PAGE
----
The Guardian’s Greg Jericho argues the Morrison Government is using the COVID-19 pandemic to lock in low wages and insecure work:
One thing that could improve the [low wage] situation is for the federal government to help spur wages growth by lifting its 2% annual wage growth cap…
The government instead announced that “commonwealth public sector wage rises can no longer exceed wage rises in the private sector”
Ludicrously the government argues this will allow “public sector wage rises to follow the private sector wage growth when it eventually exceeds 2%”. And yet such a move will actually serve to reduce the likelihood for private sector wages to grow at that level because public sector wages help drive those in the private sector.
Even worse, public sector wages usually grow slightly faster than that of the private sector so this is actually a shift towards lower wages growth overall.
And so in the midst of a recession, at time when wages are growing slower than ever before and the jobs are increasingly becoming part-time and insecure, the government is working to keep such conditions in place.
The government is using the pandemic to lock in low wages and insecure work.
It means there exists a very real danger that when our economy does eventually recover, it will be much worse for workers.
Quite right. But, as usual, Greg Jericho has ignored the elephant in the room that poses far greater risk to Australian workers: policy makers are seeking to reboot mass immigration at the earliest opportunity.
Last week, we witnessed the secretary of the Australian Treasury, Steven Kennedy, call for a quick return to pre-pandemic “usual” immigration levels:
“It would be good to see Australia’s migration return to our previous levels”…
He said there was a lot of dynamism to be gained for the Australian economy through a vibrant migration program…
Dr Kennedy said the government was giving active thought to safely scaling up migration.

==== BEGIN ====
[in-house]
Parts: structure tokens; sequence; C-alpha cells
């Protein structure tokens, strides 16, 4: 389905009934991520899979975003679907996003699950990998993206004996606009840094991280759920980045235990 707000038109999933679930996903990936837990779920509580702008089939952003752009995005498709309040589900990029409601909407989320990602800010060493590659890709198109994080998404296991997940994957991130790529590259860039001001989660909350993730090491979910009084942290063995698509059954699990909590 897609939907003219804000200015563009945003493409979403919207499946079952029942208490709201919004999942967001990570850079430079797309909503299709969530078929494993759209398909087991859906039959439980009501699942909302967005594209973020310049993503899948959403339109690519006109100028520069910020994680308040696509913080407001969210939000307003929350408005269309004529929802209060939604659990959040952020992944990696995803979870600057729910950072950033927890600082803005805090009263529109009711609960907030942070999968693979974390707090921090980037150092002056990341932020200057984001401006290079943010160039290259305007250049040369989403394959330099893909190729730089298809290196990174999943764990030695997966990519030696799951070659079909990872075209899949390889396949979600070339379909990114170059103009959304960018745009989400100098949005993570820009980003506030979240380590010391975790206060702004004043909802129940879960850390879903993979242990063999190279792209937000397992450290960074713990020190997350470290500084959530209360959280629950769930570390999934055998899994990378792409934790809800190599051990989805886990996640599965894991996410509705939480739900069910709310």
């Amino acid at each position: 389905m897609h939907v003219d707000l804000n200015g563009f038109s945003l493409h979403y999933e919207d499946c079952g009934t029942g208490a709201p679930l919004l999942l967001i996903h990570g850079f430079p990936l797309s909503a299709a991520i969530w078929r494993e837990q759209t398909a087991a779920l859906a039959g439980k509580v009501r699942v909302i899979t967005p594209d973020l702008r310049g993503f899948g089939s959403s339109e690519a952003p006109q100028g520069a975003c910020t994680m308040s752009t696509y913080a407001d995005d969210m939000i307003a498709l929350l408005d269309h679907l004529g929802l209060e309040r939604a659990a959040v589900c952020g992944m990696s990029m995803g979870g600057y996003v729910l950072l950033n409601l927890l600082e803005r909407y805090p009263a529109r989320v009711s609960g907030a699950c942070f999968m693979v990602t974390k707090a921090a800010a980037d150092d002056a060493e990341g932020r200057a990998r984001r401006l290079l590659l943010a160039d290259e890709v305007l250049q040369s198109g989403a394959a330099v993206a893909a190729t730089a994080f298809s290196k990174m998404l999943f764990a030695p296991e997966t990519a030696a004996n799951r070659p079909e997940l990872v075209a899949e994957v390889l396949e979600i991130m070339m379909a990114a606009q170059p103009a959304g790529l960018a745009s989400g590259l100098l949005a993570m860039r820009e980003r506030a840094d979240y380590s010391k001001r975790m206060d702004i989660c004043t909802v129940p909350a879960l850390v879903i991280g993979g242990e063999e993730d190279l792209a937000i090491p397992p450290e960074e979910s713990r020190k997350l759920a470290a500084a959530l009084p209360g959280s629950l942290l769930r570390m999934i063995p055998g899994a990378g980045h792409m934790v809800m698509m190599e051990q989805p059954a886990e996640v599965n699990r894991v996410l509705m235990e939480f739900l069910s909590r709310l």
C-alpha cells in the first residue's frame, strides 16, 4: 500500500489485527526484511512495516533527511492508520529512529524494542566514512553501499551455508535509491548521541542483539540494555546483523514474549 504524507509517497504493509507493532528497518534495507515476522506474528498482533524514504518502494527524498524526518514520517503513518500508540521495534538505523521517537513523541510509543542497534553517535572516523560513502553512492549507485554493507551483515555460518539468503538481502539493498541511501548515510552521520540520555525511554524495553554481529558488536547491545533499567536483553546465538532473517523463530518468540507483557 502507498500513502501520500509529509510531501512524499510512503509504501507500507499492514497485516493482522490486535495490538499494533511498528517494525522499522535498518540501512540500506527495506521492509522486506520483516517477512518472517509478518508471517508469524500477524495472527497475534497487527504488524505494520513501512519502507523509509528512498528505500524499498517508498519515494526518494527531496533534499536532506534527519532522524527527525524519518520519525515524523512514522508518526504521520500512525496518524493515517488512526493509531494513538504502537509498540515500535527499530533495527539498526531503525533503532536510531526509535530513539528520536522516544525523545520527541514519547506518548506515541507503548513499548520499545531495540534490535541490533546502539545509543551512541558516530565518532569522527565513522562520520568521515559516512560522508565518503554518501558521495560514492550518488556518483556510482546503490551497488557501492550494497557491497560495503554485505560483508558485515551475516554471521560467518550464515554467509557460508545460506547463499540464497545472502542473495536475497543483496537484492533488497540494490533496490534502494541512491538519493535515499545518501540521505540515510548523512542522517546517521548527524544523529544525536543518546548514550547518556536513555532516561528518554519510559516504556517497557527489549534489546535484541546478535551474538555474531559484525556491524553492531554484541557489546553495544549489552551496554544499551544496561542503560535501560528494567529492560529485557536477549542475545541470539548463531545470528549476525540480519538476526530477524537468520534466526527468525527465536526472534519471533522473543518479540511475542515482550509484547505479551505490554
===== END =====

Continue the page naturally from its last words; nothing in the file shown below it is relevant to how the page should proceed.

“We have to take these things one step at a time because of the level of uncertainty that’s in front of us.
“But then, as the government has made clear, they will look at building the program more back to its usual levels.”
This week, RBA governor Phil Lowe followed suit:
Australia needs an influx of skilled migrant workers to get the economy powering again after the coronavirus pandemic, the Reserve Bank says.
Speaking at a forum on Monday night, RBA governor Philip Lowe said Australia would have to look offshore to fill jobs due to the major slump in domestic population growth caused by hard international border closures, which could stay until at least the end of 2021…
“The fast population growth of recent decades has been a major factor shaping our economy,” Dr Lowe said in his speech to the Committee for Economic Development of Australia.
“It has underpinned our relatively fast growth in GDP (gross domestic product) compared with other advanced economies”…
Rebooting the pre-pandemic mass immigration program at a time of high unemployment would be an unmitigated disaster for Australian workers, since it would lift labour supply, reduce worker bargaining power, increase exploitation, increase unemployment, and crush wage growth.
Returning to mass immigration would also destroy productivity across the economy, both by reducing business incentives to automate and innovate, as well as crush-loading infrastructure (lowering the capital to labour ratio). It would also punish the working class by increasing their housing costs (both prices and rents).
Greg Jericho talked sense on this issue in 2014:
The skills shortage in Australia has long been a topic in economic and political circles…
This week the Australian Industry Group released its submission to the government on boosting the immigration intake by 30,000 a year to “meet skills shortages”…
As the economy picks up there will be renewed demand for labour… But at a time when employment growth is stagnant and unemployment is predicted to rise to 6% in the next 12 months, arguing we need more labour smacks of wanting to purely increase supply of labour in order to further reduce wages growth. This might benefit some businesses but certainly not those trying to find work.
Australia’s skills crisis is an ongoing challenge, but submissions such as this from Aig do little to suggest business groups are less concerned about the increasing labour costs and workers pay from possible skills shortages in the future, than they are about further reducing workers pay right now.
So why is he silent now when the threat to workers from mass immigration is so much greater?